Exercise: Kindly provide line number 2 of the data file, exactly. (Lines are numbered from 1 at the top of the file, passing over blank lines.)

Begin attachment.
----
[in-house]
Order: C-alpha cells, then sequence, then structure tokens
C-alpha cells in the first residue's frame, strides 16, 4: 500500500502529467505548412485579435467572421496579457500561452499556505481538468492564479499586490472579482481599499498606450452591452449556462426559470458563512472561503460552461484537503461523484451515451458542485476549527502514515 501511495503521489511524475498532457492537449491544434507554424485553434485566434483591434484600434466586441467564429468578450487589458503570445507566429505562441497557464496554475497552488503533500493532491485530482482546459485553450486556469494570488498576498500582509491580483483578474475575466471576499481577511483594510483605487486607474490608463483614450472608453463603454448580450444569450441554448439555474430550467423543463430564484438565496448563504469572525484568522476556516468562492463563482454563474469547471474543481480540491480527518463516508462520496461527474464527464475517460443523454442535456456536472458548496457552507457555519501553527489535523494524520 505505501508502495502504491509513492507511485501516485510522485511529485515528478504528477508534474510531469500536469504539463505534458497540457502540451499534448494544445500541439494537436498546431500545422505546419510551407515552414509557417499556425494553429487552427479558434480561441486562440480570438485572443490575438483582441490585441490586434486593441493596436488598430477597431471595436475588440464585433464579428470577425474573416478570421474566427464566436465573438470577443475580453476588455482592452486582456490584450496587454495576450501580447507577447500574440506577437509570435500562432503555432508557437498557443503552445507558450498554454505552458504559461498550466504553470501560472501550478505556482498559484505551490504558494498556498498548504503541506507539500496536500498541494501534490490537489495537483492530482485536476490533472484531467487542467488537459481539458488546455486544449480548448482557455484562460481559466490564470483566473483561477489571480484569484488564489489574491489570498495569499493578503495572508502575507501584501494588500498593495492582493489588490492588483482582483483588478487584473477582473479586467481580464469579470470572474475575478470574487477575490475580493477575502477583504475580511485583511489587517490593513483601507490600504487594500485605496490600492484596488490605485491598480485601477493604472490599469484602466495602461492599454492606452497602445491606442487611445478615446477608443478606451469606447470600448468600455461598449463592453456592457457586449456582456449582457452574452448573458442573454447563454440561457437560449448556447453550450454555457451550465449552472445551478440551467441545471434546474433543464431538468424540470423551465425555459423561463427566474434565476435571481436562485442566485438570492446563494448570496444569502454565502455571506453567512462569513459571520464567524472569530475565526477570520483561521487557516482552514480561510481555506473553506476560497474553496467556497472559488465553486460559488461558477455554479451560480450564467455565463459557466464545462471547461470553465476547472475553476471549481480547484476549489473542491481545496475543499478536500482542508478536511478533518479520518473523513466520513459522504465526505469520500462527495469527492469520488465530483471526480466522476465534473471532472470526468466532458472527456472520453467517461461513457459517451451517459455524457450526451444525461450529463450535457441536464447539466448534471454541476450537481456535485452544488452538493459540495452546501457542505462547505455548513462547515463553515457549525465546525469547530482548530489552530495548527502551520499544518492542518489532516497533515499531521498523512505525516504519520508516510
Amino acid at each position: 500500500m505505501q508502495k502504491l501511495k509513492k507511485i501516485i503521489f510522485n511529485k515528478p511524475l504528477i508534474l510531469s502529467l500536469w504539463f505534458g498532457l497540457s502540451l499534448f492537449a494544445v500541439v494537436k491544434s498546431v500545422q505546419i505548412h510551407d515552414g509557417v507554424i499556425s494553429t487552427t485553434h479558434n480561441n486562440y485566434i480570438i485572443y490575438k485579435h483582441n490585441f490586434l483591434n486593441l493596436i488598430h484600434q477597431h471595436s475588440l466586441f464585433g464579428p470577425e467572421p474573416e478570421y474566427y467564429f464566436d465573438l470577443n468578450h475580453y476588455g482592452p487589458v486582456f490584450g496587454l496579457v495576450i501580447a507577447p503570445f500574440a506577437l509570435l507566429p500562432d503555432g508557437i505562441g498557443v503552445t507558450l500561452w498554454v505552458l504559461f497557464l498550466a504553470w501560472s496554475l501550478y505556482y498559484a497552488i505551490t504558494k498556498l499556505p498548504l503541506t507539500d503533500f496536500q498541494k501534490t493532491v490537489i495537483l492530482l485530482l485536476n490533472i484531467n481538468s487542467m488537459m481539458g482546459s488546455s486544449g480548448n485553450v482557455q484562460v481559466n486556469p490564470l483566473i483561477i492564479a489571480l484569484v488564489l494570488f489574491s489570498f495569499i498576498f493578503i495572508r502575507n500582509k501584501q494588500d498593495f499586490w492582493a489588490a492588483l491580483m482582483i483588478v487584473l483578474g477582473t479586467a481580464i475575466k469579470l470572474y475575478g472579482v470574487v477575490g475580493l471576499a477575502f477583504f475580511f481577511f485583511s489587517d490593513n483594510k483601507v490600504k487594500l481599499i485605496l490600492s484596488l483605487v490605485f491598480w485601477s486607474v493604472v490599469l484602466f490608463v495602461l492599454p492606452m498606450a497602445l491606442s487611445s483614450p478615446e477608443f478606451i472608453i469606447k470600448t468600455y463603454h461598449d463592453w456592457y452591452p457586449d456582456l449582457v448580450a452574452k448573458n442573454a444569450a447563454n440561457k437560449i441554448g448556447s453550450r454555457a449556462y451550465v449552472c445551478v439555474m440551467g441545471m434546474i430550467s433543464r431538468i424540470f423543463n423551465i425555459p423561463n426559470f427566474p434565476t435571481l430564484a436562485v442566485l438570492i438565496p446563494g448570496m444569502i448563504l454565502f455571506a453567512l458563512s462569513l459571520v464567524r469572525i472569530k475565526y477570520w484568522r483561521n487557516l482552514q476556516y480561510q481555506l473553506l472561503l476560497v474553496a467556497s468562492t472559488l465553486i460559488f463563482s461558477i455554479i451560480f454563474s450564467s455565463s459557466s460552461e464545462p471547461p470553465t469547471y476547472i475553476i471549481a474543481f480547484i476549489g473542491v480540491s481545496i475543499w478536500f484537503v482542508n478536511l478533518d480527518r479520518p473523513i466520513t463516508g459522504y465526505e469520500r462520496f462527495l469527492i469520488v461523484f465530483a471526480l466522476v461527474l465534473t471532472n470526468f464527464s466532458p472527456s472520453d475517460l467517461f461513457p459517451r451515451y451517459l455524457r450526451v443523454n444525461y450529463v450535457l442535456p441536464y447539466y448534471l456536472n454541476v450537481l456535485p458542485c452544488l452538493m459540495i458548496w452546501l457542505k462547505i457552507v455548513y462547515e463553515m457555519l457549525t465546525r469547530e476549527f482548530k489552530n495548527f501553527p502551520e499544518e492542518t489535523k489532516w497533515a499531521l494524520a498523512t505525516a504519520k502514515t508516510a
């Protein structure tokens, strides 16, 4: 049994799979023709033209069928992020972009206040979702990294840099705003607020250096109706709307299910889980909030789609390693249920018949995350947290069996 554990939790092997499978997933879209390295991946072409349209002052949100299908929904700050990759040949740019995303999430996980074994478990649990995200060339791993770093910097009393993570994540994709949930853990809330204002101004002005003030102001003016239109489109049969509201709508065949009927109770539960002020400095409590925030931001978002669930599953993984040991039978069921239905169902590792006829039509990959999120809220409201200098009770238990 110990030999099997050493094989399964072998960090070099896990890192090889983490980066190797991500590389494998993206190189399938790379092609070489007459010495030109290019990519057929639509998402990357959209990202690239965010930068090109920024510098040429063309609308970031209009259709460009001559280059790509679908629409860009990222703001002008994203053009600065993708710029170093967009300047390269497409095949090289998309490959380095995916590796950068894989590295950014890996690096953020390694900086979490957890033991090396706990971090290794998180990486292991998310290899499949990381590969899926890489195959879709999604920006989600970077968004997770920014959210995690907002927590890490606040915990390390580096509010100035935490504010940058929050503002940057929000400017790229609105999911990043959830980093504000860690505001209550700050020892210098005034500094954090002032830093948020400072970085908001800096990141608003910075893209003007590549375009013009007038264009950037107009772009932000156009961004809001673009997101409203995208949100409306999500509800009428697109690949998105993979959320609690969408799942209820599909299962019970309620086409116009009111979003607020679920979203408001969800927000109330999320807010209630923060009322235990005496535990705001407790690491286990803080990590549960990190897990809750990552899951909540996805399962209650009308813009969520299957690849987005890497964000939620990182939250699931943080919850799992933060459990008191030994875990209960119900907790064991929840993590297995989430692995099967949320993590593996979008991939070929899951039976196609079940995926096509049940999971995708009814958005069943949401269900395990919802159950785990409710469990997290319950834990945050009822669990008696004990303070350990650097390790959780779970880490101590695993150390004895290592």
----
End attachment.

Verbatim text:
Order: C-alpha cells, then sequence, then structure tokens